When you can’t sleep, what are your options? The other night, I was oddly awake, just thinking and creating from 2am on. I had gone to sleep without a problem around 11:30, but now I was awake, thinking. Not anxious, just running concepts through my brain.

By 4am, I was too hungry to stay in bed, so I got up, got a yogurt and started writing and reading. It was a lovely interlude, actually. The house was quiet and my mind was alert. It reminded me of times long ago when I was awake in the middle of the night to nurse a baby. Some of those nights, it felt like hell to be woken. Other nights, I embraced the time up… it was my time.

As the world slept, I read the stories and recipes in Ina Garten’s Cooking for Jeffrey. (She’s the Barefoot Contessa, if you don’t know her.) Ina tells the story of their early marriage and how much pleasure she takes in cooking for people she loves, and the story of how her career developed as she followed her passion – cooking. She shares so many beautiful – and comforting – recipes, and her life-long philosophy that cooking for someone shows love and devotion. It literally demonstrates to the recipient that they are worth the cook’s time and effort.

This is a turnabout for me, in a way. I like the creativity of cooking, but as a young feminist when I married, I worried about getting saddled with all the cooking. I’m pretty good in the kitchen, but I’ve never felt it as an act of love – just my share, in the division of labor. It makes me think I’ve missed out on something… the pleasure and generosity of food and cooking… the focus on others.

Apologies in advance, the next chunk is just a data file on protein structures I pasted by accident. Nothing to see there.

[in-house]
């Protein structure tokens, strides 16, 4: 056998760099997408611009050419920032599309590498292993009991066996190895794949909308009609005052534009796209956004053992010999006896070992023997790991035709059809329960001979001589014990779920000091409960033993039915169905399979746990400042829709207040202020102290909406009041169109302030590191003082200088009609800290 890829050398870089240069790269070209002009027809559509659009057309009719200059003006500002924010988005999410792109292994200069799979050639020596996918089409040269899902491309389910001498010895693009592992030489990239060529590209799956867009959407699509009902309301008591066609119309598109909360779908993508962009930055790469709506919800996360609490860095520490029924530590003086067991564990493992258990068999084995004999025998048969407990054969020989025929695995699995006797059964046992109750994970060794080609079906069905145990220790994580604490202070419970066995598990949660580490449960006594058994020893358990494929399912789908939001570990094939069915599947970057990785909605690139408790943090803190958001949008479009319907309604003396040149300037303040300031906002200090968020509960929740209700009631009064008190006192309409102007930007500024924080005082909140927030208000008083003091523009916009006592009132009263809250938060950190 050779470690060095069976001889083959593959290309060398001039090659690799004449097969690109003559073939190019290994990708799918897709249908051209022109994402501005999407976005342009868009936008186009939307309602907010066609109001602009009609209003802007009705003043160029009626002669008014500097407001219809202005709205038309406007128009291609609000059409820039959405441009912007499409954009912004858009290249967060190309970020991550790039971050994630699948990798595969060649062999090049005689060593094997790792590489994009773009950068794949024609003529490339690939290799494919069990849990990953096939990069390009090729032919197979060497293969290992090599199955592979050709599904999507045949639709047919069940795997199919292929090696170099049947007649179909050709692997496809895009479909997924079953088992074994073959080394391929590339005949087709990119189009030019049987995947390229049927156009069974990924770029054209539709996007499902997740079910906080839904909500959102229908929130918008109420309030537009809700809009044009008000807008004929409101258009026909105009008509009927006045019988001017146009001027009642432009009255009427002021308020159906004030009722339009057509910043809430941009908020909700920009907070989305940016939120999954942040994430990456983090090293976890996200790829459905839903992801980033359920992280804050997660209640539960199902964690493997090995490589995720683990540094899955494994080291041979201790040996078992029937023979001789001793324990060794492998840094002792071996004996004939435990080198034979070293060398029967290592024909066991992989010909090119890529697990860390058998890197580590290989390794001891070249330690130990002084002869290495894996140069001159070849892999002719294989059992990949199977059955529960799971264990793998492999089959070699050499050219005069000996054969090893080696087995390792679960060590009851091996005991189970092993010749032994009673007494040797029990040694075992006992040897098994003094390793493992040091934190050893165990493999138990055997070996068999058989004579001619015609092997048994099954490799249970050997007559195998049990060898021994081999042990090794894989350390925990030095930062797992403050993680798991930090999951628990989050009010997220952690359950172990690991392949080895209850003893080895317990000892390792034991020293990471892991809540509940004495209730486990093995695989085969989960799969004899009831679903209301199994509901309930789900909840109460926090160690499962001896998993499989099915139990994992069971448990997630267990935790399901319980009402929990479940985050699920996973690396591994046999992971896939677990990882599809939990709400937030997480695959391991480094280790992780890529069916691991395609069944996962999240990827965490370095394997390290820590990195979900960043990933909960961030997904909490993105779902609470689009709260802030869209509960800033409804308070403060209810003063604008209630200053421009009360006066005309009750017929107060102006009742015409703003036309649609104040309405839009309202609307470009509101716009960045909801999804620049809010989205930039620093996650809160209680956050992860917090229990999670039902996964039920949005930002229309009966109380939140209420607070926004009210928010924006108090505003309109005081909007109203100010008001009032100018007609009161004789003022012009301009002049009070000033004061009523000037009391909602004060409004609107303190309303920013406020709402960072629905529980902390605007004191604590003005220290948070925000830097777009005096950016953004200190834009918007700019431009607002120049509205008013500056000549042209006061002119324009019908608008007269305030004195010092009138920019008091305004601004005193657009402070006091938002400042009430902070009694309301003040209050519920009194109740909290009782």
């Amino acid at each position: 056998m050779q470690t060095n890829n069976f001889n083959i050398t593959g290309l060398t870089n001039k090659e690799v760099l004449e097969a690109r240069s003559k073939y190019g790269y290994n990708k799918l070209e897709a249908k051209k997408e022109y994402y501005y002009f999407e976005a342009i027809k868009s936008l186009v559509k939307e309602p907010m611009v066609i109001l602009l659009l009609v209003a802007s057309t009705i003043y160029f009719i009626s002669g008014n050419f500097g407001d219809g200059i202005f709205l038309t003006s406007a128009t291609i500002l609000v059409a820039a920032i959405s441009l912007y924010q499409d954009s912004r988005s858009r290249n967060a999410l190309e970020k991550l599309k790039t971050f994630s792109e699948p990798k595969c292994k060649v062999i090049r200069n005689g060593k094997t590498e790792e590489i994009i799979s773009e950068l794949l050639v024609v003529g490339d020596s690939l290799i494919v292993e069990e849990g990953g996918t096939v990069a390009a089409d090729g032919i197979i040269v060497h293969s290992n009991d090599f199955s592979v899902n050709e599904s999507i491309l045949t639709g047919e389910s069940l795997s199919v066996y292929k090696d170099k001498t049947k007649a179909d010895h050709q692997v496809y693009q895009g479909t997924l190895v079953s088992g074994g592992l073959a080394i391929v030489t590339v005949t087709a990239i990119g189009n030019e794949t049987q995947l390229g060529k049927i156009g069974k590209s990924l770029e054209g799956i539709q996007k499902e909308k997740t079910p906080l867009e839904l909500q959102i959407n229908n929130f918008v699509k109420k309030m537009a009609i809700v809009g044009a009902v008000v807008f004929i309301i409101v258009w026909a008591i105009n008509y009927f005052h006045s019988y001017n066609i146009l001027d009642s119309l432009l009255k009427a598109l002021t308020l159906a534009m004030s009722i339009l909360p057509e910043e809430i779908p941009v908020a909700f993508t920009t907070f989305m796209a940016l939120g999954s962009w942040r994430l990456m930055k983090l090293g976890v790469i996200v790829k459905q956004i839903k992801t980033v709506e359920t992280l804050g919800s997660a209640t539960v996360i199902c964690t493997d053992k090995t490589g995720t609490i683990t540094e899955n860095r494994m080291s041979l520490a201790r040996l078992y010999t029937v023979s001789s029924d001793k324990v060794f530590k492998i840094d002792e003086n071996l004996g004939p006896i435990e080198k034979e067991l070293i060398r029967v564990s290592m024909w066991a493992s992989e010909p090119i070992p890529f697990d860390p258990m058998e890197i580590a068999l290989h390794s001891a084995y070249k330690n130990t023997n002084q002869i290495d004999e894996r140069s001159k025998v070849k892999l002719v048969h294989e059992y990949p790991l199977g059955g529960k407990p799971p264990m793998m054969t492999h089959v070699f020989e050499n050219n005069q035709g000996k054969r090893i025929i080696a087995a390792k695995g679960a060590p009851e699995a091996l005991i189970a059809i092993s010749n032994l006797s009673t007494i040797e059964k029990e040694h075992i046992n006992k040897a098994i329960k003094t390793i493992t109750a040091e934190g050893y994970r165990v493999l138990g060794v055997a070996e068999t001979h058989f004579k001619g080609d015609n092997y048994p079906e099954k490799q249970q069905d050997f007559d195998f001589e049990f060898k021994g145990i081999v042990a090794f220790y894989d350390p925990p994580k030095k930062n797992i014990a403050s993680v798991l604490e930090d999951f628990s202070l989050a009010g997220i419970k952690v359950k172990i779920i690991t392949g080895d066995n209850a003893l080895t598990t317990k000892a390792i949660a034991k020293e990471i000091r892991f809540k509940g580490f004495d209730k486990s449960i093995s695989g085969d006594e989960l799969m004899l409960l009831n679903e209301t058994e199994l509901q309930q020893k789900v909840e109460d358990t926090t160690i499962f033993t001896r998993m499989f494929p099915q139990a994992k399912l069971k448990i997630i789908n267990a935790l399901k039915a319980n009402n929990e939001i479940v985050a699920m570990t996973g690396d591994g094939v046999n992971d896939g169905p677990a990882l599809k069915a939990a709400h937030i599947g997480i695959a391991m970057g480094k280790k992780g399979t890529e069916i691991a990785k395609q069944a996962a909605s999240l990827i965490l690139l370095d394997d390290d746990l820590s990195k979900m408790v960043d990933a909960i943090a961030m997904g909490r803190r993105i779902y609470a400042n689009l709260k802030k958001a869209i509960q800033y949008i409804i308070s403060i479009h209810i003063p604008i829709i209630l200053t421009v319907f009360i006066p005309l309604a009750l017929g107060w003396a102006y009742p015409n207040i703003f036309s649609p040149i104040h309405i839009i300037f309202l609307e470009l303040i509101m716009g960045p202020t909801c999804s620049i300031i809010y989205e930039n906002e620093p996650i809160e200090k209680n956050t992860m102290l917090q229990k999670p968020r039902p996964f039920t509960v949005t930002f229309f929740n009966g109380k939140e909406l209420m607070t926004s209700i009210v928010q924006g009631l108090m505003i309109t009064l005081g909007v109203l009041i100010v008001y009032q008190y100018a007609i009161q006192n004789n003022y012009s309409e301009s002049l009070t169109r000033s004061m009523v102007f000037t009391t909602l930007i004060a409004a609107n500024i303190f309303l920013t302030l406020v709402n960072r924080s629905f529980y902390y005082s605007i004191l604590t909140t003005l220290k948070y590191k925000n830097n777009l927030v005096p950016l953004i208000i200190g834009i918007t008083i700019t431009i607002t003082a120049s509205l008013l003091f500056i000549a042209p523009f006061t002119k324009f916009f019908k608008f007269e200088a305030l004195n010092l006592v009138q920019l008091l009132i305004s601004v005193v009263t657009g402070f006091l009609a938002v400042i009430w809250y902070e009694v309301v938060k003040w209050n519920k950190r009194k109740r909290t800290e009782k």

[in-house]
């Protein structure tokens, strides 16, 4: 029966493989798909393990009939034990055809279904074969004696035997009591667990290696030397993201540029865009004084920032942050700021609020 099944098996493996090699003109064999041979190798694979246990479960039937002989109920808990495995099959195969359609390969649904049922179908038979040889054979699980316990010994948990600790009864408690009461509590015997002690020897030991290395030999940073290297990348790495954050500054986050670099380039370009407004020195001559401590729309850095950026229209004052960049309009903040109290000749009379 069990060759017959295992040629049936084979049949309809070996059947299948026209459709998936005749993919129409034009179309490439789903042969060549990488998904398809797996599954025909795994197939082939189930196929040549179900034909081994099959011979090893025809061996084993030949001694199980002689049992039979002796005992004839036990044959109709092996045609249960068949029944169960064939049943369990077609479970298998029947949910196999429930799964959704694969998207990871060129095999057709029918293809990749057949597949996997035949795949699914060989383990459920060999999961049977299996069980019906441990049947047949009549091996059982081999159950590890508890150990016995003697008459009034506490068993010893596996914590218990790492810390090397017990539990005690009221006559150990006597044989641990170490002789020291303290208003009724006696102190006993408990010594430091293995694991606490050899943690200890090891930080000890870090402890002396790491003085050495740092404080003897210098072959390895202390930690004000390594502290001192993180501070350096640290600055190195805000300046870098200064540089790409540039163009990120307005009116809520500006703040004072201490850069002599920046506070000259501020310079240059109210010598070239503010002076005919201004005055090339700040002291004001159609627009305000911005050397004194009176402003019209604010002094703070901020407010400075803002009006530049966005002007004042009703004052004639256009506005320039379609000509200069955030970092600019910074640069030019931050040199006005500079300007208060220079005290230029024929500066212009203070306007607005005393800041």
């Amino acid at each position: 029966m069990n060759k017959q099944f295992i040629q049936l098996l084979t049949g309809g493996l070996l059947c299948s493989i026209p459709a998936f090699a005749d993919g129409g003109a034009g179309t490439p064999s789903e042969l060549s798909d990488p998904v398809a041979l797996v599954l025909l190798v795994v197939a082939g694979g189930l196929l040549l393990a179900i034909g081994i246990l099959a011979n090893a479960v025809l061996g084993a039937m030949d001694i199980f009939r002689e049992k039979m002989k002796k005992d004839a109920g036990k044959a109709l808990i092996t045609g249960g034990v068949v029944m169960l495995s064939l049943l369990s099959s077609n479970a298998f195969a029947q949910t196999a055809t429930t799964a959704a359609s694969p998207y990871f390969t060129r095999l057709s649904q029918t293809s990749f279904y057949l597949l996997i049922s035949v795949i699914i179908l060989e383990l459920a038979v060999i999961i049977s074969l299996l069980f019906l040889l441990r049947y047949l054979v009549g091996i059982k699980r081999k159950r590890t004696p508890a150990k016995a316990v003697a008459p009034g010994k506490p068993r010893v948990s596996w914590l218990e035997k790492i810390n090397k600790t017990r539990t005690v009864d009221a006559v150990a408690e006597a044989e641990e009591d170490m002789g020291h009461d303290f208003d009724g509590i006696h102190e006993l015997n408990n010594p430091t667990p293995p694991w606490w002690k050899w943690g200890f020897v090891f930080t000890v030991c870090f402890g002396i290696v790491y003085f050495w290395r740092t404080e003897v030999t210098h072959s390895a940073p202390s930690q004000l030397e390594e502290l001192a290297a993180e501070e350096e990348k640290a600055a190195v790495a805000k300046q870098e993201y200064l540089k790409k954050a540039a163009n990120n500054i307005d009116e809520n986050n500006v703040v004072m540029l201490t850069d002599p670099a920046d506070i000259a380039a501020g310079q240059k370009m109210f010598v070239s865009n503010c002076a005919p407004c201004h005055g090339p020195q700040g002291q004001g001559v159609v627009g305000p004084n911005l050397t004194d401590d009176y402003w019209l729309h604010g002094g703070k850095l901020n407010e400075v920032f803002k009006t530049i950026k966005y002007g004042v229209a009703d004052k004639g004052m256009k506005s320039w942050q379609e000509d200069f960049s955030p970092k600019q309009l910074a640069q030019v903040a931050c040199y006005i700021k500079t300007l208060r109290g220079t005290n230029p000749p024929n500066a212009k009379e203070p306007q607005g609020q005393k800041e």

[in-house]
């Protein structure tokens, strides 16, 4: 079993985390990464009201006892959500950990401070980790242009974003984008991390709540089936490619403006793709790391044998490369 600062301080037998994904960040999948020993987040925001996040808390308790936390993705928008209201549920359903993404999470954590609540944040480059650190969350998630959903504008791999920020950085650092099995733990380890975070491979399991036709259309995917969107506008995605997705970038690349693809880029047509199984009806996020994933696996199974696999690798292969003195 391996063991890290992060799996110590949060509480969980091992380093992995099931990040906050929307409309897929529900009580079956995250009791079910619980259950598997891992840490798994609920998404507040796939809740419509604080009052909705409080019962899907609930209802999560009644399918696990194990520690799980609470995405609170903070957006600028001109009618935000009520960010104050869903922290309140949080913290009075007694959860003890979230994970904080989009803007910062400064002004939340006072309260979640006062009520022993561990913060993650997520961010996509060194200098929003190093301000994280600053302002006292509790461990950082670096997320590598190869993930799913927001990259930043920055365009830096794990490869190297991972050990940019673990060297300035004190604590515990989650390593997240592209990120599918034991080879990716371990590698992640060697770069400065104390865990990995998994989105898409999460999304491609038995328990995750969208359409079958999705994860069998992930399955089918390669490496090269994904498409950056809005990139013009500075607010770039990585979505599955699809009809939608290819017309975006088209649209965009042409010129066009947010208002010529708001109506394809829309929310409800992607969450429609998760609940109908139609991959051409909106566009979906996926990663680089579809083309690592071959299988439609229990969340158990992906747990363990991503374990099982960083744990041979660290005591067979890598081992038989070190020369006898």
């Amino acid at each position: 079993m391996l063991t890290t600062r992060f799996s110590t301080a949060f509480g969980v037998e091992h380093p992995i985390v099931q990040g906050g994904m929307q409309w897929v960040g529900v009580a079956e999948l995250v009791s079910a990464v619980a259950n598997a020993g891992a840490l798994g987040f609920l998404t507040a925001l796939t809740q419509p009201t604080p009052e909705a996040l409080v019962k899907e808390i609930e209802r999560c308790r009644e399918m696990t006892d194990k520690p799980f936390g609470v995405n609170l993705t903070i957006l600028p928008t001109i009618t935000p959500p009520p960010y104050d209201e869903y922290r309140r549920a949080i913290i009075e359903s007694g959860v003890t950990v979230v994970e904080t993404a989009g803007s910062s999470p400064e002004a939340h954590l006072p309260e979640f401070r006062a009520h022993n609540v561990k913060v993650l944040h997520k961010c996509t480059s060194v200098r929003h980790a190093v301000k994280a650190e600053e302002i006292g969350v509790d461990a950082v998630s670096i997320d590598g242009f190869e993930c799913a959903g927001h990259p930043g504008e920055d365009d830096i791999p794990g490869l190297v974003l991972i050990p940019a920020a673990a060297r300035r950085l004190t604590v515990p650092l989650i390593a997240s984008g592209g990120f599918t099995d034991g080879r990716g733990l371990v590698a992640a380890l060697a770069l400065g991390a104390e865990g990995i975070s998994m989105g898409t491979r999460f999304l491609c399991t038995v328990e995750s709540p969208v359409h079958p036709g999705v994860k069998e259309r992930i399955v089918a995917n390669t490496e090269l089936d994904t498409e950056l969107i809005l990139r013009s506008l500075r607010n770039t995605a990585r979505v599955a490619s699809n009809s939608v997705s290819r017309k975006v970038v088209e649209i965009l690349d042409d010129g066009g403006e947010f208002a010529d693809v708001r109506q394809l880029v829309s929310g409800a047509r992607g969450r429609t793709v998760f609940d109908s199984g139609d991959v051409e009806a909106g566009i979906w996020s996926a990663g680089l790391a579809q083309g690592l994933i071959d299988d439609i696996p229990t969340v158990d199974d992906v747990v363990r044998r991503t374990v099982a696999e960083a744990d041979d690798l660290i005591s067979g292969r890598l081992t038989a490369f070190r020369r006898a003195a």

I was inspired by the utter joy and positivity Ina Garten is able to share in her cooking, and in her marriage to Jeffrey. As much as I love my husband, cooking for him has not always been satisfying. I’ll make something extravagant, and he’ll have eaten a late lunch. Or, if it’s something I like, he might not. Or a couple of kids will say, “meh, no thanks.” And I’ll be left to eat an entire Moussaka casserole by myself. (Ina probably remembers who likes or doesn’t like various ingredients and is happy to adjust her menu accordingly. I’m a little grumpier about that.)

As the day dawned, and I thought about cooking and presenting delicious and healthy foods, the person whom I wanted to impress with my love became evident. It was me. I’m worth the effort and caring. I should cook more often, and lovingly, for me. I should eat more deliciously and mindfully. I know I want to eat about fifty things in this cookbook!

This brings to mind some philosophical questions about creativity for me:

  • Is it love when you create for others? Is it art when you create for yourself?
  • Must one care for oneself in order to create? Or perhaps the opposite is true – you must be a ragged mess in order to have the gravitas to create.

Do you have ways you show yourself love and devotion? Do you have ways you deprive yourself of the same? What impact does caring for yourself have on your creativity and your work? What impact does abusing yourself have, if any? If you care to discuss these topics, please head over to our FB Group – Write Without the Fight.